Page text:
The thrifty ink-miser’s flush.

Sunday evenings are a good time for cleaning some fountain pens. Here, my pen cup occupancy had gradually risen to 18 currently inked. Cleaning a few is a quick and easy way of bringing the numbers down but usually at the cost of jettisoning some good ink.

Some of the current occupants of my pen cup: Aurora 88, Montblanc Meisterstuck 146 and a Cleo Skribent Classic gold.

“Deciding who goes and who stays” sounds like a line from Strictly Come Dancing when the judges are introduced. However in this case the decision is down to me. I selected four pens: a Lamy 2000 and an Italix Captain’s Commission, both inked with Onoto’s Mediterranean Blue which were ready for a change. Then there were the Diplomat Excellence and a Cleo Skribent, both of which I had two of on the go, and both with Waterman Serenity Blue.

The cleaning ritual.

I noticed that my Moonman S5 eyedropper pen was low on ink, last inked with Serenity Blue with a little Robert Oster Fire & Ice, which had produced a nice silky-smooth rich blue. This gave a pleasing effect on the page, from the smooth, oblique broad nib. Sometimes with luck an experimental mixing of inks produces an attractive blend, which is greater than the sum of the parts.

The Lamy 2000 gets an early bath. Careful not to lose the metal horse-shoe clip or the rubber O ring on the back of the feed.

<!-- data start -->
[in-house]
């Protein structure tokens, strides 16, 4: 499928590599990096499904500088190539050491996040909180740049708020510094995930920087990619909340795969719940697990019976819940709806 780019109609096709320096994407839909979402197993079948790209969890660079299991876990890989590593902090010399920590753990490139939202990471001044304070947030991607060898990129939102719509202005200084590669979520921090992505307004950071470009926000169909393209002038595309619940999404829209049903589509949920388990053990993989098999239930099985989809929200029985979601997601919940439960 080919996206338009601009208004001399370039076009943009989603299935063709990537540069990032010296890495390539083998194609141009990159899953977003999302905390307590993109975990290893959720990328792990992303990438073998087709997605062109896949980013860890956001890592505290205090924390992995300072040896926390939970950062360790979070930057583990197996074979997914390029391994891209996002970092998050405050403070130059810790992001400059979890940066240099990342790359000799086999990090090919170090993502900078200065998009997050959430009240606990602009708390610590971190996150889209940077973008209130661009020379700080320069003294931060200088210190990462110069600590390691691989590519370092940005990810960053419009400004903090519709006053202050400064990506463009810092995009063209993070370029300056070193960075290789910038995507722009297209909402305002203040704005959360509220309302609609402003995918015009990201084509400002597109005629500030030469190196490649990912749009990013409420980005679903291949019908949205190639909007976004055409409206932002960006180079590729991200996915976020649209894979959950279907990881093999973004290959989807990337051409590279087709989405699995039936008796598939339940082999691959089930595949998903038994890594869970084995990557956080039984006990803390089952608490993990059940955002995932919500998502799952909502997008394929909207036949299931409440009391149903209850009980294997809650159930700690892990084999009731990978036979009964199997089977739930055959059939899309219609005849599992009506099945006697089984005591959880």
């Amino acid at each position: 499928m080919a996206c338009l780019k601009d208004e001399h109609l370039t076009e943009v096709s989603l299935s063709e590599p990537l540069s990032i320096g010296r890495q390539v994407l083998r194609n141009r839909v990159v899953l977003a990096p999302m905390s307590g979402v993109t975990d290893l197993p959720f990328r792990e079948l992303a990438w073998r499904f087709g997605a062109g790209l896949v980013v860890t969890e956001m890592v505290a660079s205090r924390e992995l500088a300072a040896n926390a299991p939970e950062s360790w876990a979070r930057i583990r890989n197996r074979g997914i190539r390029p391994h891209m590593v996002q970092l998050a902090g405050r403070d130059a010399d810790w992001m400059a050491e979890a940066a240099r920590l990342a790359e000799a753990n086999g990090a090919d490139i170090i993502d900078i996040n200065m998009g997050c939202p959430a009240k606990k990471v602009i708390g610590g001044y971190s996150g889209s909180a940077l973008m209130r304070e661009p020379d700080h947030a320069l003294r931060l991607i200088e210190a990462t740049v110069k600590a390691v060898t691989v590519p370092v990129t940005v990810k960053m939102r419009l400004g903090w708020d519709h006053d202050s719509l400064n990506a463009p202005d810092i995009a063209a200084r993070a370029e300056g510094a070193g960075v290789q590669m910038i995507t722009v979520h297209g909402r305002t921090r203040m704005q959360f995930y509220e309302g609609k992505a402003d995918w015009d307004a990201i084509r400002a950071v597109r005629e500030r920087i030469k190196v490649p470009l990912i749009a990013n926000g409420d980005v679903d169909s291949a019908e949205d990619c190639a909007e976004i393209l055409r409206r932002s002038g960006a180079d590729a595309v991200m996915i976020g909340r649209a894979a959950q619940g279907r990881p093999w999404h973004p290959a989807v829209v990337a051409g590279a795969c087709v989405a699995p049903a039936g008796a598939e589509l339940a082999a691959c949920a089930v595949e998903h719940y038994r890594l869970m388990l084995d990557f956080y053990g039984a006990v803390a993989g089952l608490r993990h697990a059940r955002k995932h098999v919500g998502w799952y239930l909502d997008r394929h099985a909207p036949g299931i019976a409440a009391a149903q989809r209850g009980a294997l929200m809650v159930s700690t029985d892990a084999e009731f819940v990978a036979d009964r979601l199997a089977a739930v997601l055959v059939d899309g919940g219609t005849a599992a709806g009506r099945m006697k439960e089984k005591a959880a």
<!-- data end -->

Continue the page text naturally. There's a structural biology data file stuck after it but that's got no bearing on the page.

It occurred to me that rather than dump the remaining ink from my four candidates for cleaning, I would instead empty it into the Moonman. This has the happy consequence of (a) topping up the Moonman for a good few months of use, (b) producing a new and unique colour blend, (c) allowing four pens to be cleaned and (d) making space in the pen cups and (e) not wasting ink.

For this exercise, I usually stand the Moonman in an old Aurora ink bottle. The pen has a flat end to the barrel and so will stand up on a flat surface on its own, but could easily be knocked over.

The Moonman S5. An ink bucket with a wonderful OB nib.

Of course there is always a risk that the mixed inks will not play together nicely and instead form a goo. I have not had this occur so far but if the worst comes to the worst, you just clean the pen and start again.

Newly filled Moonman S5

I love Waterman’s Serenity Blue: a well behaved, easy to clean, royal blue. If I had to be limited to only one ink, that would probably be my choice. I do sometimes have the urge to ink up a pen with a turquoise ink but for some reason, I soon tire of it and find myself not using the pen very much, until eventually I cave in and flush. Perhaps we all have this tendency with certain colours.

Tonight’s new blend. Tomoe River paper.

I had nothing against the Serenity Blue in my Diplomat Excellence, but fancied a change to a blue black. Same with the Cleo Skribent.

My other Cleo Skribent. This one remains inked and is my journaling pen for December.

Having told myself recently that I would not buy any more pens for a while, I recently found myself ordering an Online Bachelor calligraphy pen, when I saw that the supplied nib is the excellent 0.8mm stub. The pen is a clear demonstrator, cartridge-converter pen, rather like the Online College pens and comes with a converter. It is due to arrive in a few days and so I needed to make some space in the pen cup for the new arrival. Fingers crossed it will be a successful addition.

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